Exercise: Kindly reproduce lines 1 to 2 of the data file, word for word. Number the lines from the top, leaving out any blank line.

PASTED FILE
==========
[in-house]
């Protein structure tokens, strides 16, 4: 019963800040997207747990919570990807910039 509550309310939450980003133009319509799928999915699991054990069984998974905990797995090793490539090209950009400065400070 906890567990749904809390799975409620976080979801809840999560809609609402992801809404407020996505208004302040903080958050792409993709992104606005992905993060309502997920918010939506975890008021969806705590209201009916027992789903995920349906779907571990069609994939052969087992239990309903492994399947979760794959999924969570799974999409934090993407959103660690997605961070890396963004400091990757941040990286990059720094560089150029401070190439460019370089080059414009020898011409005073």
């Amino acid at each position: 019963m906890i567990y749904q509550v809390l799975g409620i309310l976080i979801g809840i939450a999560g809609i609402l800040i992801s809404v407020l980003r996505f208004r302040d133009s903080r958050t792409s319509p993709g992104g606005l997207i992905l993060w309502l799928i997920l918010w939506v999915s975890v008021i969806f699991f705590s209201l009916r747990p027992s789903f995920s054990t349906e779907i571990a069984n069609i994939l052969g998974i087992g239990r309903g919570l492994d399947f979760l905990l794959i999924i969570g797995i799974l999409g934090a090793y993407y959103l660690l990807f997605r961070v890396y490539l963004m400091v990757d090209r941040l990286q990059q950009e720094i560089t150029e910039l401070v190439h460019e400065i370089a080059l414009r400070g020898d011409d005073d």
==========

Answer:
[in-house]
């Protein structure tokens, strides 16, 4: 019963800040997207747990919570990807910039 509550309310939450980003133009319509799928999915699991054990069984998974905990797995090793490539090209950009400065400070 906890567990749904809390799975409620976080979801809840999560809609609402992801809404407020996505208004302040903080958050792409993709992104606005992905993060309502997920918010939506975890008021969806705590209201009916027992789903995920349906779907571990069609994939052969087992239990309903492994399947979760794959999924969570799974999409934090993407959103660690997605961070890396963004400091990757941040990286990059720094560089150029401070190439460019370089080059414009020898011409005073």